This week I looked for something a little different to try. After sampling IPAs and light weissbier, I wanted something a little more robust but not quite as dark or heavy as a stout. I asked my local distributer to point me in the direction of something fairly close to home.
The first box I wanted to check was that the beer wasn’t brewed with wheat, because I wanted to step outside of my comfort zone of wheat beers for this experiment. Second, it had to be local because I am trying to support as many local breweries as possible. What the distributor came up with was a pre-Prohibition-style ale from Wallenpaupack Brewing Co. The description sounded just like what I wanted.
Located in Hawley, the brewery was founded in 2017 near the shores of Lake Wallenpaupack. It prides itself on using locally sourced ingredients in all of its offerings and has a full brewery, brew pub and beer garden spread over 14,000 square feet. Despite only being in existence for about four years, it offers 64 varieties of craft beers available at different times throughout the year. The brewery serves various foods also made from locally sourced items.
Getting back to the beer, I chose to try Wallenpaupack Brewing Co.’s Penn’s Common, an ale based on pre-Prohibition ingredients that’s also known as Kentucky Common. It is brewed with 1/3 flaked corn combined with toffee, roast and American hops to give it a deep amber color and slightly bitter undertone.
The first pour was beautiful. A very dark amber liquid with some reddish coloring, the brew had a slight head measuring about a quarter-inch. The robust smell left my nose tingling thanks to the toffee tones.
The first sip had a rich taste and super carbonated mouthfeel (the bubbles just danced on the tongue and roof of the mouth). It also was a little sweet on the front end but not overwhelmingly so. The back end was slightly bitter but complemented the initial flavor since it wasn’t overwhelming. The drink offered a balanced flavor that captured the spirit of the farmer, using the byproduct of the corn crop to cultivate a fantastic and refreshing beverage.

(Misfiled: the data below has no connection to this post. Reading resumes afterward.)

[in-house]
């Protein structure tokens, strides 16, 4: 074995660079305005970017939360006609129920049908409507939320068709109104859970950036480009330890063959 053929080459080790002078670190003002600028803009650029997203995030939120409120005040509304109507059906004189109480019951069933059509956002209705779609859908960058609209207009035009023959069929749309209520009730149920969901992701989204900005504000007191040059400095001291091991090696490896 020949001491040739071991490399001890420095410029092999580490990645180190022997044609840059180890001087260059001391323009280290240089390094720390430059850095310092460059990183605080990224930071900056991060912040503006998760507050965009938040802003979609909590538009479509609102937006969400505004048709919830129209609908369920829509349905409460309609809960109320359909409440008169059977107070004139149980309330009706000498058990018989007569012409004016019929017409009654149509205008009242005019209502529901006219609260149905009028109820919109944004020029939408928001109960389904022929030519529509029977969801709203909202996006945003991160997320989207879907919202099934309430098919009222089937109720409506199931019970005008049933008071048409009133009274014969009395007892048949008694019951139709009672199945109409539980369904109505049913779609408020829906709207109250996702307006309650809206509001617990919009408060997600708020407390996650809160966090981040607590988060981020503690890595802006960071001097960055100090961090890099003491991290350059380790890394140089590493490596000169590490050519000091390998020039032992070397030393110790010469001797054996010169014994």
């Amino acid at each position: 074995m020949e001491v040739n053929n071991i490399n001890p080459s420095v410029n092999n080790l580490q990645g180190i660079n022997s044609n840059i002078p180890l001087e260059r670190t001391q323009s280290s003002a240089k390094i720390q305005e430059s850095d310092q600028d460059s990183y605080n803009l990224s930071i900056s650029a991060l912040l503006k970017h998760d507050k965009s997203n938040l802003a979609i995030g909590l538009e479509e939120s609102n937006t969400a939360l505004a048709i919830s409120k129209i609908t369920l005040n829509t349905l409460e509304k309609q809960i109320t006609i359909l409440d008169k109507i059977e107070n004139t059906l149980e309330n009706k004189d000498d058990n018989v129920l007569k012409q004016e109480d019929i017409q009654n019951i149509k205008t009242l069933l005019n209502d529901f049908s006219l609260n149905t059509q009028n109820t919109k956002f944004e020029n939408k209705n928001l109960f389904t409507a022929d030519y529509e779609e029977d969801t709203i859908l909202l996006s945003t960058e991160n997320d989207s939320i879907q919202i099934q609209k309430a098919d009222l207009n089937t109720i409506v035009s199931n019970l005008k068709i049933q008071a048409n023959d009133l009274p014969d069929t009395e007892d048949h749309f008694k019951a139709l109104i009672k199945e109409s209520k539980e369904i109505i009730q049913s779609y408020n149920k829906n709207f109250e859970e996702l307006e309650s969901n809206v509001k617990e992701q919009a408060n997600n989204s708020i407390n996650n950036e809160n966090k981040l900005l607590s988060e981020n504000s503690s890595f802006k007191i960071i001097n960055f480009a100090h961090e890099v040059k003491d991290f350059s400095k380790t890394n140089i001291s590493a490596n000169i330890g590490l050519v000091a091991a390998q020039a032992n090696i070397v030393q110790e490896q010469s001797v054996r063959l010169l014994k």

This brew clocks in at 4.7% ABV, and as a result, it goes down smoothly, so imbibe responsibly. Clocking in on the bitterness scale with a fairly low 21, this brew is for those who do not like overwhelmingly bitter IPAs or sour-style beverages but enjoy something with a little more mellow flavor. While you can enjoy this beer in the hot summer heat, it would be equally enjoyable on an early fall evening by the fire pit.
This brew is classified as a specialty beer, which have limited availability. I found it in mid August at my local distributor, but brewery staff can answer any questions regarding availability.
I highly recommend this particular brew and will add Wallenpaupack Brewing Co.’s brew pub to my list of places to visit in person. I plan to try a number of its brews on tap when I find time to travel to the lake.
Brian Hazlak lives in Kingston and reviews beers for the Liquid column. He holds a master’s degree in history from University of Scranton and works as a licensing supervisor for the Office of Children, Youth & Families in Scranton and as an adjunct professor of history at Luzerne County Community College. Contact him at firstname.lastname@example.org.